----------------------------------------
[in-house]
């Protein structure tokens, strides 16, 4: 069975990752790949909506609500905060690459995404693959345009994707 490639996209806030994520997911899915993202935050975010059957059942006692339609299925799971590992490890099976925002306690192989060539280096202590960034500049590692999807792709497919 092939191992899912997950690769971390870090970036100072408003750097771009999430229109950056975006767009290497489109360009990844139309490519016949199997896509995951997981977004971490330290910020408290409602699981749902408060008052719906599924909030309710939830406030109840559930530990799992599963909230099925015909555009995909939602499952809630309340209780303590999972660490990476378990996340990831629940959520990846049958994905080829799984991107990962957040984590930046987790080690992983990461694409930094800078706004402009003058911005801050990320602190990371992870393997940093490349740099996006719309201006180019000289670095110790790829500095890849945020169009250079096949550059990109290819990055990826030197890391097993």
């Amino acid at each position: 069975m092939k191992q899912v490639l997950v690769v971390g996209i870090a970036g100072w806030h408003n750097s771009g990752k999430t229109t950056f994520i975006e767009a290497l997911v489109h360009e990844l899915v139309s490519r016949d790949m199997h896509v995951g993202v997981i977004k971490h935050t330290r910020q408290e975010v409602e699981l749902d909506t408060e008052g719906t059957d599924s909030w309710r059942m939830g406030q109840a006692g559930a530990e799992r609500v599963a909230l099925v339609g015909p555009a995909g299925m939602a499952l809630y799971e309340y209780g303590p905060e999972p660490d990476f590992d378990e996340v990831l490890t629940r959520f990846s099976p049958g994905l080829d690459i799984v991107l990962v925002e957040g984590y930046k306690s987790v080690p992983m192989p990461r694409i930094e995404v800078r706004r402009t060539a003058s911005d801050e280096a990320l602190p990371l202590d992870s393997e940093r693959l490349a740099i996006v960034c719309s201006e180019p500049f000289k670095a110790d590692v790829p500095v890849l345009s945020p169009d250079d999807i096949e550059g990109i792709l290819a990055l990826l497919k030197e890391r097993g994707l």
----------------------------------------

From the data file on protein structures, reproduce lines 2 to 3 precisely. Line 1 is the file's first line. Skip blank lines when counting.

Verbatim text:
């Protein structure tokens, strides 16, 4: 069975990752790949909506609500905060690459995404693959345009994707 490639996209806030994520997911899915993202935050975010059957059942006692339609299925799971590992490890099976925002306690192989060539280096202590960034500049590692999807792709497919 092939191992899912997950690769971390870090970036100072408003750097771009999430229109950056975006767009290497489109360009990844139309490519016949199997896509995951997981977004971490330290910020408290409602699981749902408060008052719906599924909030309710939830406030109840559930530990799992599963909230099925015909555009995909939602499952809630309340209780303590999972660490990476378990996340990831629940959520990846049958994905080829799984991107990962957040984590930046987790080690992983990461694409930094800078706004402009003058911005801050990320602190990371992870393997940093490349740099996006719309201006180019000289670095110790790829500095890849945020169009250079096949550059990109290819990055990826030197890391097993």
């Amino acid at each position: 069975m092939k191992q899912v490639l997950v690769v971390g996209i870090a970036g100072w806030h408003n750097s771009g990752k999430t229109t950056f994520i975006e767009a290497l997911v489109h360009e990844l899915v139309s490519r016949d790949m199997h896509v995951g993202v997981i977004k971490h935050t330290r910020q408290e975010v409602e699981l749902d909506t408060e008052g719906t059957d599924s909030w309710r059942m939830g406030q109840a006692g559930a530990e799992r609500v599963a909230l099925v339609g015909p555009a995909g299925m939602a499952l809630y799971e309340y209780g303590p905060e999972p660490d990476f590992d378990e996340v990831l490890t629940r959520f990846s099976p049958g994905l080829d690459i799984v991107l990962v925002e957040g984590y930046k306690s987790v080690p992983m192989p990461r694409i930094e995404v800078r706004r402009t060539a003058s911005d801050e280096a990320l602190p990371l202590d992870s393997e940093r693959l490349a740099i996006v960034c719309s201006e180019p500049f000289k670095a110790d590692v790829p500095v890849l345009s945020p169009d250079d999807i096949e550059g990109i792709l290819a990055l990826l497919k030197e890391r097993g994707l």